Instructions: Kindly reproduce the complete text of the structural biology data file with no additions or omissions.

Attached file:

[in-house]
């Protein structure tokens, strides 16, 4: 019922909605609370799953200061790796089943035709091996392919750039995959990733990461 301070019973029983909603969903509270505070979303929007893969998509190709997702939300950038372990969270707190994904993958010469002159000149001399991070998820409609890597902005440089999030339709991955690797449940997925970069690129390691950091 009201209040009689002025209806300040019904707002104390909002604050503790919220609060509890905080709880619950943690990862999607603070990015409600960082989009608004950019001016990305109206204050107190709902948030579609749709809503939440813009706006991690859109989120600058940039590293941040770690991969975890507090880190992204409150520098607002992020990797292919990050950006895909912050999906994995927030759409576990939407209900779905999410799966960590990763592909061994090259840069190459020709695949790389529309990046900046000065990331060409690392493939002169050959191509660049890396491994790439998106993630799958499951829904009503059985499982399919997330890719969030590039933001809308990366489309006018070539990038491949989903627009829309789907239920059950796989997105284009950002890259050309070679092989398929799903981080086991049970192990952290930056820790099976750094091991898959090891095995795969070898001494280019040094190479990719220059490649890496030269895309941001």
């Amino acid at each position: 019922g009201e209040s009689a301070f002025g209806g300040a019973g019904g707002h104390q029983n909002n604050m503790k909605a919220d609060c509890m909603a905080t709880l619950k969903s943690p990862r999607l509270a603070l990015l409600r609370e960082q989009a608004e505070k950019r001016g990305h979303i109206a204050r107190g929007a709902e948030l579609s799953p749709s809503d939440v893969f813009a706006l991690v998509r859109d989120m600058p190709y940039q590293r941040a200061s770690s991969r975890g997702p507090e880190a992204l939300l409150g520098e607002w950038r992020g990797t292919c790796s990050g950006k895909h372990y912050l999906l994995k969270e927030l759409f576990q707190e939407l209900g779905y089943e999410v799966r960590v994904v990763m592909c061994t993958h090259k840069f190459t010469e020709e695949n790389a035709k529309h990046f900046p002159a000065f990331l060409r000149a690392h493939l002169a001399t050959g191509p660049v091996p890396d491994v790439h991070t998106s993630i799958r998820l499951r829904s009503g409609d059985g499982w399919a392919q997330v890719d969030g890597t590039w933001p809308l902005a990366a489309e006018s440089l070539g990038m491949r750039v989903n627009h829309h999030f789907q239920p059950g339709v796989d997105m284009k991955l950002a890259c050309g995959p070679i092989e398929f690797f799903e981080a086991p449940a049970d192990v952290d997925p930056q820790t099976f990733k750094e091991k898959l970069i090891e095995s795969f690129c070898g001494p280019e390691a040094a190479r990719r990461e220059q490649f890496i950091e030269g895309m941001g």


[in-house]
């Protein structure tokens, strides 16, 4: 019922909605609370799953200061790796089943035709091996392919750039995959990733990461 301070019973029983909603969903509270505070979303929007893969998509190709997702939300950038372990969270707190994904993958010469002159000149001399991070998820409609890597902005440089999030339709991955690797449940997925970069690129390691950091 009201209040009689002025209806300040019904707002104390909002604050503790919220609060509890905080709880619950943690990862999607603070990015409600960082989009608004950019001016990305109206204050107190709902948030579609749709809503939440813009706006991690859109989120600058940039590293941040770690991969975890507090880190992204409150520098607002992020990797292919990050950006895909912050999906994995927030759409576990939407209900779905999410799966960590990763592909061994090259840069190459020709695949790389529309990046900046000065990331060409690392493939002169050959191509660049890396491994790439998106993630799958499951829904009503059985499982399919997330890719969030590039933001809308990366489309006018070539990038491949989903627009829309789907239920059950796989997105284009950002890259050309070679092989398929799903981080086991049970192990952290930056820790099976750094091991898959090891095995795969070898001494280019040094190479990719220059490649890496030269895309941001």
């Amino acid at each position: 019922g009201e209040s009689a301070f002025g209806g300040a019973g019904g707002h104390q029983n909002n604050m503790k909605a919220d609060c509890m909603a905080t709880l619950k969903s943690p990862r999607l509270a603070l990015l409600r609370e960082q989009a608004e505070k950019r001016g990305h979303i109206a204050r107190g929007a709902e948030l579609s799953p749709s809503d939440v893969f813009a706006l991690v998509r859109d989120m600058p190709y940039q590293r941040a200061s770690s991969r975890g997702p507090e880190a992204l939300l409150g520098e607002w950038r992020g990797t292919c790796s990050g950006k895909h372990y912050l999906l994995k969270e927030l759409f576990q707190e939407l209900g779905y089943e999410v799966r960590v994904v990763m592909c061994t993958h090259k840069f190459t010469e020709e695949n790389a035709k529309h990046f900046p002159a000065f990331l060409r000149a690392h493939l002169a001399t050959g191509p660049v091996p890396d491994v790439h991070t998106s993630i799958r998820l499951r829904s009503g409609d059985g499982w399919a392919q997330v890719d969030g890597t590039w933001p809308l902005a990366a489309e006018s440089l070539g990038m491949r750039v989903n627009h829309h999030f789907q239920p059950g339709v796989d997105m284009k991955l950002a890259c050309g995959p070679i092989e398929f690797f799903e981080a086991p449940a049970d192990v952290d997925p930056q820790t099976f990733k750094e091991k898959l970069i090891e095995s795969f690129c070898g001494p280019e390691a040094a190479r990719r990461e220059q490649f890496i950091e030269g895309m941001g």